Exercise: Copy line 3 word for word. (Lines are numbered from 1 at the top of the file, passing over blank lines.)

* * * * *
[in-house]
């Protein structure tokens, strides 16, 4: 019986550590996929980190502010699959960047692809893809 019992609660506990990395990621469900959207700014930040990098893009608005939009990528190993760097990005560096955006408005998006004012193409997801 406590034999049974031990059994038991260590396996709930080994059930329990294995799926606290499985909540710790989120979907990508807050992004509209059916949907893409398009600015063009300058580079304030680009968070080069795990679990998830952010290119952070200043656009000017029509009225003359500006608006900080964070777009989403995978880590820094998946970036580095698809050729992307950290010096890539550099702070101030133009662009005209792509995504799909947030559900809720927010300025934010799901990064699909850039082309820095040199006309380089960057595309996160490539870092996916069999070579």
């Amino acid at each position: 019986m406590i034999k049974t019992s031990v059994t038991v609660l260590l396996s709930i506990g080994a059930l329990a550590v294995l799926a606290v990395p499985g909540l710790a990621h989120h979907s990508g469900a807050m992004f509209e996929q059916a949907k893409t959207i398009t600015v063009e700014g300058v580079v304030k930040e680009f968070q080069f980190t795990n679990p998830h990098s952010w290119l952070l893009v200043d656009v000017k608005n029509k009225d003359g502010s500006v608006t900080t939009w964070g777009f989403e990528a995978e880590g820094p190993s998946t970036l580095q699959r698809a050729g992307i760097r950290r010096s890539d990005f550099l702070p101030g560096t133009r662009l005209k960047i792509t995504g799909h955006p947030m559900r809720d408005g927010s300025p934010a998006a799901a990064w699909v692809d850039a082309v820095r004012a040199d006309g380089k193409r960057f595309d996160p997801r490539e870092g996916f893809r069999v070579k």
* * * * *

């Amino acid at each position: 019986m406590i034999k049974t019992s031990v059994t038991v609660l260590l396996s709930i506990g080994a059930l329990a550590v294995l799926a606290v990395p499985g909540l710790a990621h989120h979907s990508g469900a807050m992004f509209e996929q059916a949907k893409t959207i398009t600015v063009e700014g300058v580079v304030k930040e680009f968070q080069f980190t795990n679990p998830h990098s952010w290119l952070l893009v200043d656009v000017k608005n029509k009225d003359g502010s500006v608006t900080t939009w964070g777009f989403e990528a995978e880590g820094p190993s998946t970036l580095q699959r698809a050729g992307i760097r950290r010096s890539d990005f550099l702070p101030g560096t133009r662009l005209k960047i792509t995504g799909h955006p947030m559900r809720d408005g927010s300025p934010a998006a799901a990064w699909v692809d850039a082309v820095r004012a040199d006309g380089k193409r960057f595309d996160p997801r490539e870092g996916f893809r069999v070579k």